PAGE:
So there you have it. What help can paranormal groups legitimately offer? They can help clients discover “normal” explanations for apparent “paranormal” activity. They can also offer clients support when activity is discovered with no apparent “normal” explanation. “Cleansings,” “proving” hauntings, even identifying specific “ghosts” I believe all go beyond our legitimate capabilities – at least at the present time.

Hollywood, US Bishops Spotlight “The Rite”

Posted in Commentary, History, News, Religion with tags , , , , , , , , , , , , on March 16, 2011 by S. P.

Image: Wikimedia Commons

Zenit recently ran a two-part interview with Fr. Gary Thomas, the official exorcist of San Jose, California. It provides interesting insight into the life of a real exorcist and real exorcism. The movie, “The Rite,” is based on the book “The Rite: The Making of a Modern Exorcist,” by Matt Baglio – which in turn is based on Fr. Thomas’ experiences as an exorcist.

Part one of the interview is here and part two is here.

The Real Origin of Christmas

Posted in Commentary, History, Religion with tags , , , , , , , , , , , , , , , , , , , , , , on December 22, 2010 by S. P.

Nativity by Lorenzo Lotto, 1523 (Image: Wikimedia Commons)

Of course, everyone knows Christmas and most other Christian observances, even Christianity itself, are nothing but warmed over paganism – practices which were viciously ripped from the hands of innocent pagans by a marauding Catholic Church.

It’s just too bad everyone is wrong.

Strange how every year lately someone just can’t but help bringing up the worn out urban legend that Christmas is a “stolen” pagan winter solstice festival.  Of even more interest is the fact most of these people are self-described non-Christians and non-believers (especially in “organized religion”), others are even fallen away Christians, who for whatever reason (usually dissatisfaction with the “rules”) rejected Christ’s Church.  Yet, these very admittedly (by their own words) non-Christians somehow fancy themselves “experts” in Christianity.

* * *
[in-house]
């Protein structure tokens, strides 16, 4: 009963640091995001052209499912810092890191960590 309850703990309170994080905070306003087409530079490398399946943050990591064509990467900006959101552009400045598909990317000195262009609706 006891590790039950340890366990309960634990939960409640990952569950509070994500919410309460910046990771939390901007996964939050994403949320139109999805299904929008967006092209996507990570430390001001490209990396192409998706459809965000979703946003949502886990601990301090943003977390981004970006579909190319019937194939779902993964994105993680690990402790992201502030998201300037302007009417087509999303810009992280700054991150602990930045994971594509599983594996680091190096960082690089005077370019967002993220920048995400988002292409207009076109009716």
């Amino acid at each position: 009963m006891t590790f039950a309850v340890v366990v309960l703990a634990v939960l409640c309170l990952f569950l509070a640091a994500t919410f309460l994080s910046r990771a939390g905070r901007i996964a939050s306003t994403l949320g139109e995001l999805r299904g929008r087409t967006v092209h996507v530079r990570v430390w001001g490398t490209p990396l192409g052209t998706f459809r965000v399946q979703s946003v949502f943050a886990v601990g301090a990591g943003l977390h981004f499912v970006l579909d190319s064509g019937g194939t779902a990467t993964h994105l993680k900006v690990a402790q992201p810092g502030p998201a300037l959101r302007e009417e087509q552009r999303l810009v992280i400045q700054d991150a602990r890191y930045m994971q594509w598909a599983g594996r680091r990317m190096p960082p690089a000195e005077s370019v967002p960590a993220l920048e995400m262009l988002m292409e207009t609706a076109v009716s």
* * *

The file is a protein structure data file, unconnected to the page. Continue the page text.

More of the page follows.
Strange too is the fact these people’s “explanations” of the “truth” are often accompanied by all sorts of claims of “toleration.”  Rather dubious, I must say, considering how these people, in the name of “tolerance,” go out of their way to disparage Christianity.  “The lady doth protest too much, methinks.”

“Always be prepared to make a defense to any one who calls you to account for the hope that is in you” (1 Pet. 3:15, RSV-CE).  Unfortunately, most Christians do not know the tenets and history of their faith well enough to counter these baseless charges.  Instead, they generally cede the point, often mumbling something about a “shameful” point in Church history.  As a result, since most Christians don’t know how or won’t take a stand, these sorts of myths continue to perpetuate.

So let’s take a look at the real facts surrounding the Christian Holy Day of Christmas.

Before we begin, it’s important to understand the correct definition of “pagan” and “paganism.”  Today, when most people, particularly its “practitioners,” use the word “paganism” they are referring to a New Age spiritism belief system.  However, this is not the formal meaning of the word, particularly when applied to the ancient world.  The Catholic Encyclopedia defines paganism thus: “Paganism, in the broadest sense includes all religions other than the true one revealed by God, and, in a narrower sense, all except Christianity, Judaism, and Mohammedanism.”  In the ancient world, a “pagan” was simply someone who wasn’t Christian or Jewish (since Islam didn’t come along until the seventh century).

Let’s begin our study by putting to rest once and for all the notion that the early Christian Church somehow “suppressed” or “got rid of” pagans.  The time period under consideration for all these claims of the Church “suppressing” paganism is within the first few centuries of the establishment of the Christian Church by Jesus Christ.  A time during which Christians were being mercilessly persecuted by the Romans (pagans) for the “crime” of following someone whose message was one of love: love of God, love of neighbor and love of self.

Widespread and systematic Roman (pagan) persecution of Christianity lasted into the fourth century, by which time the major feast days and practices of Christianity were already established.  Given what the pagans were doing to Christians, the Church was hardly in a position to “suppress” anyone – even if she had chosen to do so.  Since the major feast days and practices were established during a period when the Church was under almost constant persecution, one can hardly say these days and practices were established to “stop” paganism since the pagan Roman authorities were in control and the Church was not in a position to “stop” anyone (again, even if she’d chosen to do so).